Vineyards & Wine

How Women Are Harvesting Change in the Wine Industry

From Napa Valley to New Zealand, the next big thing in wine isn’t a new grape, it’s women leading the way

Even after two decades as a female vintner, there are still some quirks about the industry that shock Lynn Penner-Ash. “I am always surprised at how many truckers don’t want a woman to offload their rigs!” says the founding winemaker of Oregon’s Penner-Ash Wine Cellars. “But the position of women in the wine industry is vastly different now than it was when I started. I remember talking to women about the path to becoming a winemaker and so often it was more of a path to working in the lab and not the cellar.”

In the 23 years since Penner-Ash’s namesake winery was founded in the heart of America’s Pinot Noir country, she’s unloaded countless trucks and seen the number of women trading in their lab coats for work boots skyrocket. Female winemakers are upending the status quo by transforming the historically exclusive industry—long dominated by white males—into a bastion of diversity and inclusivity. In fact, it wouldn’t be a challenge to fill this entire page with the names of female winemakers currently transforming the wine business as we know it.

Aerial View over Penner-Ash Wine Cellars, Willamette Valley, Oregon
Founded in 1998, Penner-Ash Wine Cellars in Oregon’s Willamette Valley has built a reputation for lush, layered Pinot Noir and community leadership throughout the region.

Chile’s Casa Marin, Alsace’s Pierre Sparr, Champagne’s Gosset, Sicily’s Donnafugata, and Australia’s Vasse Felix are just a few of the benchmark estates with female winemakers at their helms. Yet wine’s modern renaissance is not just remarkable by the numbers. The shift toward equality in all facets of the wine business is a movement that’s challenging millennia of exclusion.

Deeds not Words

Since the Greco-Roman era, the role of women in relation to wine—including whether or not they were allowed to drink it—has been highly regulated, according to Ann B. Matasar, the author of the book Women of Wine: The Rise of Women in the Global Wine Industry.

These early exclusions, generally based on religious doctrine and stigma centered on the dangers of female drunkenness, created an insular culture where the fruit of the vine was restricted to male-only environments. The perception of winemaking as challenging physical work compounded the gender divide, which was further exacerbated by property ownership laws that prevented most women from owning vineyards. With that as a backdrop, it’s astounding how women are reshaping the global wine industry from the cellar.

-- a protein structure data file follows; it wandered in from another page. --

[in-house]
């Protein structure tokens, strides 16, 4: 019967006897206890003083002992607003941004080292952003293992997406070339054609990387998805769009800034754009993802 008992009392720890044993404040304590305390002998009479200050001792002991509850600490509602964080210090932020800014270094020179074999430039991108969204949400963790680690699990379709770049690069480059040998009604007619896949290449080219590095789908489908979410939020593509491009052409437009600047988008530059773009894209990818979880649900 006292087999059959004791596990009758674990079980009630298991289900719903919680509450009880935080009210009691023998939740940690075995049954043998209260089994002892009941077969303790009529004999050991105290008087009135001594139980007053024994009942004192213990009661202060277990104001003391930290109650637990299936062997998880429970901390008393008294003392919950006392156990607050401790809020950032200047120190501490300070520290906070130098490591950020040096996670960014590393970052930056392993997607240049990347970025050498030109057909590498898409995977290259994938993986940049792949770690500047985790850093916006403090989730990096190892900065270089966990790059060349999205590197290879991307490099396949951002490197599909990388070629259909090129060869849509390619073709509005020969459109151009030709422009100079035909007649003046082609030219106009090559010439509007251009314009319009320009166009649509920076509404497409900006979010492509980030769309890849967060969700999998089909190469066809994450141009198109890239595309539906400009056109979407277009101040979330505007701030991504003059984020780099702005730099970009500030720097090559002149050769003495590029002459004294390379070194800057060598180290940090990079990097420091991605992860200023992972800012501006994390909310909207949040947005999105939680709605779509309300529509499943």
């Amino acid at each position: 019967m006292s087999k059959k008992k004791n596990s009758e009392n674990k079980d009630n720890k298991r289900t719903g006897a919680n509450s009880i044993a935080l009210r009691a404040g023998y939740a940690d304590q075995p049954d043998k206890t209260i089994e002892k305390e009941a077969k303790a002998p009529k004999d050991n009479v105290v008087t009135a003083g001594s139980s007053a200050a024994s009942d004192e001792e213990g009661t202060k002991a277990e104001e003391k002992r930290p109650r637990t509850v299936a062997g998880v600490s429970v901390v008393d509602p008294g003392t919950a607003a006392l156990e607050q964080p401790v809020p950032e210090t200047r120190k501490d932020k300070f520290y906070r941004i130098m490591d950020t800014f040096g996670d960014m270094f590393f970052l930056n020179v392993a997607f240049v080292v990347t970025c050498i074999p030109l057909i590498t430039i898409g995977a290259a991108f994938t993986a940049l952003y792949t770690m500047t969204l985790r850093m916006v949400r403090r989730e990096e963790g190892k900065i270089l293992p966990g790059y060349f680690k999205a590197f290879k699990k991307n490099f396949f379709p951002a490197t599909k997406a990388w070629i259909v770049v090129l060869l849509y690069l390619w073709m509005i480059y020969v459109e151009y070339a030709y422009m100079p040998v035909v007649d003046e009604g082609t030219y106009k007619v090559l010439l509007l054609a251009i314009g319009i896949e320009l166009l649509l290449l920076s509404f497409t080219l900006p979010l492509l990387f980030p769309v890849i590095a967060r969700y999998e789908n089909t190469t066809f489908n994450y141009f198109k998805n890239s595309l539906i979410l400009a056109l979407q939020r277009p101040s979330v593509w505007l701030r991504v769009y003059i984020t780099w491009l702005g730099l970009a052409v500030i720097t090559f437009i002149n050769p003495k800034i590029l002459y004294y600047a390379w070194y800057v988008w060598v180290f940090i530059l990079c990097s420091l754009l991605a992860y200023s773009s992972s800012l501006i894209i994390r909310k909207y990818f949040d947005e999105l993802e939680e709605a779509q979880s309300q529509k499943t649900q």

Few represent the modern wave of feminist winemakers better than sisters Robin McBride and Andréa McBride John. As the duo behind the McBride Sisters Collection, they approach wine with an innovative model that bridges hemispheres, bottle formats, and wine’s long-standing racial divide.

Andréa McBride John and Robin McBride , two prominent women in wine
Sister act: Andréa McBride John and Robin McBride have built a business that not only spans two continents but is also bringing more women and minorities into the wine industry.

“It takes a village of people to farm and produce wine,” says Robin McBride. “We really see ourselves as stewards of the winemaking process—it’s blood, sweat, tears, history, culture, and optimism in a glass.”

The position of women in the wine industry is vastly different now than it was when I started—Lynn Penner-Ash

Pours for Thought

Since their first vintage in 2009, the sisters have been producing wine annually, both in New Zealand and on California’s Central Coast. Today, the McBride Sisters collection is the largest Black-owned wine brand in the United States, driven by what Andréa refers to as a “100 percent break-the-rules” approach.

“We’re also one of the only companies that can authentically bring you wine from two hemispheres, and I love the idea of taking you to New Zealand for a beautiful glass of Sauvignon Blanc one day and then back to the Central Coast for a rich California blend the very next night,” she adds.

Beyond spanning appellations and continents, the McBride sisters are also making wine more accessible to a wider audience by packaging their offerings in cans as well as standard glass bottles. Their successful SHE CAN line, which features a California rosé and a tropical New Zealand Sauvignon Blanc, makes wine easily portable, while also supporting the sisters’ mission to bring more women and minorities into the industry at large.

SHE CAN Rose and Sauvignon Blanc on a pink background
Along with the launch of their SHE CAN Wines three years ago, the McBride sisters created the SHE CAN Fund, which in its first year alone awarded scholarships of nearly $40,000 to promote the advancement of women in the wine industry.